The molecular detection sample sets were comprised of inactivated whole virus. Only isolates not classified as “select agents” by the US Department of Agriculture (USDA) were utilized. A limited number of strains that had been modified to be non-pathogenic by reverse genetics (and which had removed from the select agent list by USDA) were included because of the importance of these strains for subtype identification. Influenza A was propagated in embryonated chickens eggs (ECE) or cell culture by standard methods as appropriate for each isolate. Virus was inactivated in 1% Environ (Steris Inc. Mentor, OH) in distilled water, which has been shown to stabilize the RNA [4] for the first four rounds of testing or 0.1% beta-propiolactone in brain heart infusion broth for the last four rounds of testing [5]. Material for each sample was safety tested by completing two replicates of two blind passages each, in ECE using standard methods for influenza [6] to ensure that the virus had been completely inactivated. Each isolate was then diluted to a pre-determined target concentration and the concentration was confirmed by testing in triplicate to ensure that the target concentration was reliably achieved.

Each sample set included a total of 10 samples which represented a range of concentrations: one to three negative (no template) samples and the remaining samples were a mixture of weak positive, positive and strong positive concentrations. The Ct value ranges were based on the ranges of mean egg infectious dose (EID50) equivalents observed for virus shed by infected animals using primers and probe that are a100% match to the virus sequence (e.g. the strong positive was approximately equivalent to 105−107 EID50 per ml with a Ct value of <26.9; a positive was approximately equivalent to 103−105 EID50 per ml with a Ct value range of 27.0–32.9; and weak positives were approximately equivalent to 101−103 EID50 per ml for Ct values ≥33). Negative samples contained no template and had an expected Ct value of 0.0. Isolates were selected to represent numerous genetic lineages of the influenza M gene from around the world. Because the M gene was the only gene targeted by the type A influenza RT-PCR tests utilized by participating labs diversity in this gene was important to demonstrate adequate sensitivity with variants. Additional criteria for isolate selection were inclusion of the HA and NA subtypes and lineages that would be most relevant for the surveillance target populations.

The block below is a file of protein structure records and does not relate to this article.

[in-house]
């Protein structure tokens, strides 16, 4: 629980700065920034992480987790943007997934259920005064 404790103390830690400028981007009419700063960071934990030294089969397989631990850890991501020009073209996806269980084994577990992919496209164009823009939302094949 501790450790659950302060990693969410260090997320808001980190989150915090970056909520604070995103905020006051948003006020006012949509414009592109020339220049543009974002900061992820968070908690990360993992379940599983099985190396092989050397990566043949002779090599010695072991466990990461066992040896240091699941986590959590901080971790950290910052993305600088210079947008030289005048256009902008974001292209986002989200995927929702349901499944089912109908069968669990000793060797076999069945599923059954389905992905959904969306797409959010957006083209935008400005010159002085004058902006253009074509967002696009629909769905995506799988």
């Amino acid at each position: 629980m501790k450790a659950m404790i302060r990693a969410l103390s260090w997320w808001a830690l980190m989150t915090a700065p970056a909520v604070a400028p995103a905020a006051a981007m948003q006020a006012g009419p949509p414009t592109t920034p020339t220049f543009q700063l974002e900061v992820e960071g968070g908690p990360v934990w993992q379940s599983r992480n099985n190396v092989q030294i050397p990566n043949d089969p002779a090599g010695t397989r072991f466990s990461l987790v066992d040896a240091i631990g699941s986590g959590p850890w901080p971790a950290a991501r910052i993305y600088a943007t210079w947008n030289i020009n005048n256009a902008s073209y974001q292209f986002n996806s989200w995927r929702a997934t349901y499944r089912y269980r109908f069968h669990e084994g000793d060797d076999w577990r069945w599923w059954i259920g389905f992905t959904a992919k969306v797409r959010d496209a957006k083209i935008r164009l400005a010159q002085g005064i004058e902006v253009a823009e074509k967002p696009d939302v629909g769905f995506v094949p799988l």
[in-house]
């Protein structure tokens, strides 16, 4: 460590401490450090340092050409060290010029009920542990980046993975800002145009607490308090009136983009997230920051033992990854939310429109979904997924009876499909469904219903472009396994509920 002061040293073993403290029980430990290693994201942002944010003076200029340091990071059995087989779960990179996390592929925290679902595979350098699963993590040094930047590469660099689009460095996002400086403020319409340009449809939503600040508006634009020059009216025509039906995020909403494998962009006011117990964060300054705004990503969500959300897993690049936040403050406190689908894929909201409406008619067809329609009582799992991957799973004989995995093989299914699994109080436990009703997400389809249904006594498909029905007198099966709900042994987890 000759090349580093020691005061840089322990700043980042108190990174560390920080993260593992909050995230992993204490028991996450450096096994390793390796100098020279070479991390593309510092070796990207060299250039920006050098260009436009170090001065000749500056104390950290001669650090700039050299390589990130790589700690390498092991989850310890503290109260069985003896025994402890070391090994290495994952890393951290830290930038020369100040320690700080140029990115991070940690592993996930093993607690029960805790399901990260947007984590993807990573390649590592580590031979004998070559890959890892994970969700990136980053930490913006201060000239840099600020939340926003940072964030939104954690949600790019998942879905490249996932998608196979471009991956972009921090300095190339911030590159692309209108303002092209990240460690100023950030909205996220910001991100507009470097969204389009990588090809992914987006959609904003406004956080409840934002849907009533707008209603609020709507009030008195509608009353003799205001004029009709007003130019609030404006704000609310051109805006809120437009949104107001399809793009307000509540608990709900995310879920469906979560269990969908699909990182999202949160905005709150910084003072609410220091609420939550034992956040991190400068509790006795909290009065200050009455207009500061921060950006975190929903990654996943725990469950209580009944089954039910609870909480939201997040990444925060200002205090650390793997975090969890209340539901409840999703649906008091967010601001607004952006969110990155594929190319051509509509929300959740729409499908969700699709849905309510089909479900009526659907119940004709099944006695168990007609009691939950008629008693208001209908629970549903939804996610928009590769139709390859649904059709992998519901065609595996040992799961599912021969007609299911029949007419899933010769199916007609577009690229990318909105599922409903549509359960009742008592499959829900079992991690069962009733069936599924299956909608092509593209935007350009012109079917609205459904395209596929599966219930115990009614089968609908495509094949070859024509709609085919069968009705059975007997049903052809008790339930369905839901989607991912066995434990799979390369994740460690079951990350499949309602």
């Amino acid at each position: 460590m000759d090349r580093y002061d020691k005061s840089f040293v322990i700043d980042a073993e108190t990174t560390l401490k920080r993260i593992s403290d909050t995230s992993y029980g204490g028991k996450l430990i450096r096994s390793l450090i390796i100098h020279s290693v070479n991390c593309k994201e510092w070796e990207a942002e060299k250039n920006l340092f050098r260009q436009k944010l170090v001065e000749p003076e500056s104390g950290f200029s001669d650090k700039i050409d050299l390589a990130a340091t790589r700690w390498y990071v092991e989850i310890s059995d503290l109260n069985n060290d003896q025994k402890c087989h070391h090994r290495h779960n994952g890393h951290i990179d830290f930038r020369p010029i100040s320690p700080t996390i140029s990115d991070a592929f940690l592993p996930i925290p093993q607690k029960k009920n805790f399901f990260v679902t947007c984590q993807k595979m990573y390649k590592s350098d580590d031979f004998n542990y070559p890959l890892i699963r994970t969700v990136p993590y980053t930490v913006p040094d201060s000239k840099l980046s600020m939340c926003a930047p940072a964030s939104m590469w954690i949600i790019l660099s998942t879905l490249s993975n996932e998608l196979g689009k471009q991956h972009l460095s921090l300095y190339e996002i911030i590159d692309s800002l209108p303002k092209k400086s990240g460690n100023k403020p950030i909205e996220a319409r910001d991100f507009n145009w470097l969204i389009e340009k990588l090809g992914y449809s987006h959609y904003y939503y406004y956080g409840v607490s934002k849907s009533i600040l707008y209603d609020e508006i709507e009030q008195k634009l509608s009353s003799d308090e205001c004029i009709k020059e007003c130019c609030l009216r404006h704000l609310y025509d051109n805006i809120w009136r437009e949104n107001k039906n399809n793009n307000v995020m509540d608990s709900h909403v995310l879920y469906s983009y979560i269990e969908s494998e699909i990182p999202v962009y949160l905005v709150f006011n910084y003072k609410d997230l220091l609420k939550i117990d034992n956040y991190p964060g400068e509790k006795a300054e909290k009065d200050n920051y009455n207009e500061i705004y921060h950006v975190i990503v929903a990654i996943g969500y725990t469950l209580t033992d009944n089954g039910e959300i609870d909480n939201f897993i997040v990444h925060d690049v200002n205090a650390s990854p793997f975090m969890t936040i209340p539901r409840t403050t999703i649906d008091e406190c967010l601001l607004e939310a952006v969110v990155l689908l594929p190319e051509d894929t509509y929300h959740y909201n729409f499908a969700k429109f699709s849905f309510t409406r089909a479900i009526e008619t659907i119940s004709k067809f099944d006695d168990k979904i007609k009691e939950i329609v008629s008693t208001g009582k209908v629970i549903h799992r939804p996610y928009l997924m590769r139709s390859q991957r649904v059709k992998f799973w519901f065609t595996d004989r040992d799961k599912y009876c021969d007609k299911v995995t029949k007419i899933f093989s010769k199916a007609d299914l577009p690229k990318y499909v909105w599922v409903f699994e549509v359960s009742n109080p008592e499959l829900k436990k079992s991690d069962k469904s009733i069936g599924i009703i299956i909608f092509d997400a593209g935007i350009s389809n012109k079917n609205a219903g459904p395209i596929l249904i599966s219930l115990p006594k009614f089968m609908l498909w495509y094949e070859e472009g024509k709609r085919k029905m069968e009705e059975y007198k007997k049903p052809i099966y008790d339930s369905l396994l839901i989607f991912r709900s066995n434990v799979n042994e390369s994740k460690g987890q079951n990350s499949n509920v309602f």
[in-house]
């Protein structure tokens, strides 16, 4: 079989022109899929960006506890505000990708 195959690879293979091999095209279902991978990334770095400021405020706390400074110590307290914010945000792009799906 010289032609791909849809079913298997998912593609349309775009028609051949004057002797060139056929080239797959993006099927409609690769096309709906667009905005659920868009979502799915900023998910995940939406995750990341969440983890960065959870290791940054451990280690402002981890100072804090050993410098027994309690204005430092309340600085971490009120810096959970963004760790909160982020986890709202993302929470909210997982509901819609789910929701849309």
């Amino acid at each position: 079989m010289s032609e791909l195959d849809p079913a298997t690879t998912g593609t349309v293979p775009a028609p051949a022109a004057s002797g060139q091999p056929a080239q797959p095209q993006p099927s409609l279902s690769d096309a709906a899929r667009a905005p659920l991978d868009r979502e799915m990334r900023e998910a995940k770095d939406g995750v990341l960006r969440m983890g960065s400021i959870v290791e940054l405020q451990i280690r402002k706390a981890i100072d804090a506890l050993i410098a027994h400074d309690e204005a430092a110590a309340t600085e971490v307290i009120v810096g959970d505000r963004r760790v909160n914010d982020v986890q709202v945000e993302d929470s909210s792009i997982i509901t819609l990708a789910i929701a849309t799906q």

Internal quality control and assurance of molecular samples